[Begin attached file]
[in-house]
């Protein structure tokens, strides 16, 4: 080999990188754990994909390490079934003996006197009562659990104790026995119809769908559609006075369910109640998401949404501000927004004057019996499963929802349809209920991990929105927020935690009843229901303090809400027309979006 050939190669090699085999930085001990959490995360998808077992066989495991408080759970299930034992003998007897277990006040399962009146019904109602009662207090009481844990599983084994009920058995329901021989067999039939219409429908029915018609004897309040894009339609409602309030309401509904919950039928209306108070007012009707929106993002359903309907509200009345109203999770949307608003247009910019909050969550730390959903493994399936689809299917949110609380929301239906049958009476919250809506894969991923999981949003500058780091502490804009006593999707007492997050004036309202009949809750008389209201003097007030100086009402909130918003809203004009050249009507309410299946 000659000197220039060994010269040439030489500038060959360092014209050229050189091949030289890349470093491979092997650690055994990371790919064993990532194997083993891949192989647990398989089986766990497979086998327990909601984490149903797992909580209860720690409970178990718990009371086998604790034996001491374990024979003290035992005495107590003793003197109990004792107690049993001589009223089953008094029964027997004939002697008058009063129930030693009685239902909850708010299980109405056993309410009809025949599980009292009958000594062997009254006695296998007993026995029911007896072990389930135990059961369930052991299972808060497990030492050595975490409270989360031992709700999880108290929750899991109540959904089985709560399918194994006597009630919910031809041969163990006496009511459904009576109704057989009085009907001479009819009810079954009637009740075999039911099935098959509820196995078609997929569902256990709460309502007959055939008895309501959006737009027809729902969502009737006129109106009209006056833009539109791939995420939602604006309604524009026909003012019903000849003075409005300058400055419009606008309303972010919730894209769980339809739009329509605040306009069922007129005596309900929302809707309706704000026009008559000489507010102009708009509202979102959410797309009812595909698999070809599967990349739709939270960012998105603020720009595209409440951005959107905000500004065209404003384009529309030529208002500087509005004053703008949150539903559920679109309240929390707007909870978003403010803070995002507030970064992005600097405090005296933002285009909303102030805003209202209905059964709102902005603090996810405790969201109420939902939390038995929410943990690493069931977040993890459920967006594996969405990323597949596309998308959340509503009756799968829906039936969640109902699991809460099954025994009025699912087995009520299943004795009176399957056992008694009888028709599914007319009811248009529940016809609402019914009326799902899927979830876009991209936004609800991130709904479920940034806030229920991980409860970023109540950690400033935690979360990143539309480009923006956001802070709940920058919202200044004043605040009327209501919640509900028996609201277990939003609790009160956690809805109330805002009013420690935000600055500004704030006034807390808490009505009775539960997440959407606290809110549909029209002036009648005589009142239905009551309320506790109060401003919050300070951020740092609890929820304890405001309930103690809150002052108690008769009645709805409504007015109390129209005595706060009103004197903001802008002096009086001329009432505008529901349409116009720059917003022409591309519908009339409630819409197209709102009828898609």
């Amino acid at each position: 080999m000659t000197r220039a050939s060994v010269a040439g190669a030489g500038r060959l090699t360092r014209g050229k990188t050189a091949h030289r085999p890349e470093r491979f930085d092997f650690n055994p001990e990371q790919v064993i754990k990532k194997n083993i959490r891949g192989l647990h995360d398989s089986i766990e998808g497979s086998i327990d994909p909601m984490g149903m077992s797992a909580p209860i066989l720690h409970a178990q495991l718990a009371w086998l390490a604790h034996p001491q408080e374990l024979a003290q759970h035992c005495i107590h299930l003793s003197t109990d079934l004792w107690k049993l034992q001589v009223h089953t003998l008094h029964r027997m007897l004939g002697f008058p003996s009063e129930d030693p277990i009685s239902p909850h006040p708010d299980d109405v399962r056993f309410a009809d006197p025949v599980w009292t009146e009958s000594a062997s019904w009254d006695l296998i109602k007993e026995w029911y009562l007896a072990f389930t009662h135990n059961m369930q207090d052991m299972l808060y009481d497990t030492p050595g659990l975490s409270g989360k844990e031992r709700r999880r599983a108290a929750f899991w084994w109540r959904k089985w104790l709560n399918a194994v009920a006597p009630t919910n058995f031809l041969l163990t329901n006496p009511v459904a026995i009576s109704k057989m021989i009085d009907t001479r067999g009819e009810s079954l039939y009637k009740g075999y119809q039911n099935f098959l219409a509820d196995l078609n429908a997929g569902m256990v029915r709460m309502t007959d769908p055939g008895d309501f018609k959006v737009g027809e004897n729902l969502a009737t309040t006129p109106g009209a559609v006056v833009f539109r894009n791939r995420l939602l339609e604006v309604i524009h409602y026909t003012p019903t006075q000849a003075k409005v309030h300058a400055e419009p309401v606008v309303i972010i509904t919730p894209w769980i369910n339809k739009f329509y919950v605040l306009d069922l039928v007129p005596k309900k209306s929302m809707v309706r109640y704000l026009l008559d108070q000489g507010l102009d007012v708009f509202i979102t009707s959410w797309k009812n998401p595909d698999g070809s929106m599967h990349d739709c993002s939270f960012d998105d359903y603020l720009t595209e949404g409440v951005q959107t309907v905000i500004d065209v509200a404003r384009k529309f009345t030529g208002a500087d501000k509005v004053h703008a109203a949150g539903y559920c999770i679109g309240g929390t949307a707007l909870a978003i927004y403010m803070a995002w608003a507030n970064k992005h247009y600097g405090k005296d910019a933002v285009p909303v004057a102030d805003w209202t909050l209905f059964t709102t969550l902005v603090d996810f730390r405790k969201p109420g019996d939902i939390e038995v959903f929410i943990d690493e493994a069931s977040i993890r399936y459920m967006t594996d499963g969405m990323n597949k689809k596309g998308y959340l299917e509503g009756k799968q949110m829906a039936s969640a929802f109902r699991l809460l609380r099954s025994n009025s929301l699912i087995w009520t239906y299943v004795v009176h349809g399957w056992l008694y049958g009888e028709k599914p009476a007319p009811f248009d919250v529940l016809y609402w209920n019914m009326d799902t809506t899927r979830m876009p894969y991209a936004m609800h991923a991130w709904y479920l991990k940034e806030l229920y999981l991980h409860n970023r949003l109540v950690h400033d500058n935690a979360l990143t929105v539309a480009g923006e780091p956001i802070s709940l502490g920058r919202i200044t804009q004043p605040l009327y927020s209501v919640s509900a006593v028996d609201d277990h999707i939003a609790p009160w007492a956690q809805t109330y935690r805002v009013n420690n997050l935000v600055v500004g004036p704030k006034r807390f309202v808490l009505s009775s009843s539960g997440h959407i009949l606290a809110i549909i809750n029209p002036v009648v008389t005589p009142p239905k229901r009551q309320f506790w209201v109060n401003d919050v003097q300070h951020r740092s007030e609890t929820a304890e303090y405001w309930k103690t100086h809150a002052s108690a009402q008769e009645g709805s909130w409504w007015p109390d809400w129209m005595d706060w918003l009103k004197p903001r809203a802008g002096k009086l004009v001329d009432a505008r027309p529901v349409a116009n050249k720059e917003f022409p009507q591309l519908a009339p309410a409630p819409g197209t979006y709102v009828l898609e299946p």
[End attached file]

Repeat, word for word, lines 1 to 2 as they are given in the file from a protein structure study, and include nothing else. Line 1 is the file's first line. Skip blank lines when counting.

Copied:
[in-house]
């Protein structure tokens, strides 16, 4: 080999990188754990994909390490079934003996006197009562659990104790026995119809769908559609006075369910109640998401949404501000927004004057019996499963929802349809209920991990929105927020935690009843229901303090809400027309979006 050939190669090699085999930085001990959490995360998808077992066989495991408080759970299930034992003998007897277990006040399962009146019904109602009662207090009481844990599983084994009920058995329901021989067999039939219409429908029915018609004897309040894009339609409602309030309401509904919950039928209306108070007012009707929106993002359903309907509200009345109203999770949307608003247009910019909050969550730390959903493994399936689809299917949110609380929301239906049958009476919250809506894969991923999981949003500058780091502490804009006593999707007492997050004036309202009949809750008389209201003097007030100086009402909130918003809203004009050249009507309410299946 000659000197220039060994010269040439030489500038060959360092014209050229050189091949030289890349470093491979092997650690055994990371790919064993990532194997083993891949192989647990398989089986766990497979086998327990909601984490149903797992909580209860720690409970178990718990009371086998604790034996001491374990024979003290035992005495107590003793003197109990004792107690049993001589009223089953008094029964027997004939002697008058009063129930030693009685239902909850708010299980109405056993309410009809025949599980009292009958000594062997009254006695296998007993026995029911007896072990389930135990059961369930052991299972808060497990030492050595975490409270989360031992709700999880108290929750899991109540959904089985709560399918194994006597009630919910031809041969163990006496009511459904009576109704057989009085009907001479009819009810079954009637009740075999039911099935098959509820196995078609997929569902256990709460309502007959055939008895309501959006737009027809729902969502009737006129109106009209006056833009539109791939995420939602604006309604524009026909003012019903000849003075409005300058400055419009606008309303972010919730894209769980339809739009329509605040306009069922007129005596309900929302809707309706704000026009008559000489507010102009708009509202979102959410797309009812595909698999070809599967990349739709939270960012998105603020720009595209409440951005959107905000500004065209404003384009529309030529208002500087509005004053703008949150539903559920679109309240929390707007909870978003403010803070995002507030970064992005600097405090005296933002285009909303102030805003209202209905059964709102902005603090996810405790969201109420939902939390038995929410943990690493069931977040993890459920967006594996969405990323597949596309998308959340509503009756799968829906039936969640109902699991809460099954025994009025699912087995009520299943004795009176399957056992008694009888028709599914007319009811248009529940016809609402019914009326799902899927979830876009991209936004609800991130709904479920940034806030229920991980409860970023109540950690400033935690979360990143539309480009923006956001802070709940920058919202200044004043605040009327209501919640509900028996609201277990939003609790009160956690809805109330805002009013420690935000600055500004704030006034807390808490009505009775539960997440959407606290809110549909029209002036009648005589009142239905009551309320506790109060401003919050300070951020740092609890929820304890405001309930103690809150002052108690008769009645709805409504007015109390129209005595706060009103004197903001802008002096009086001329009432505008529901349409116009720059917003022409591309519908009339409630819409197209709102009828898609």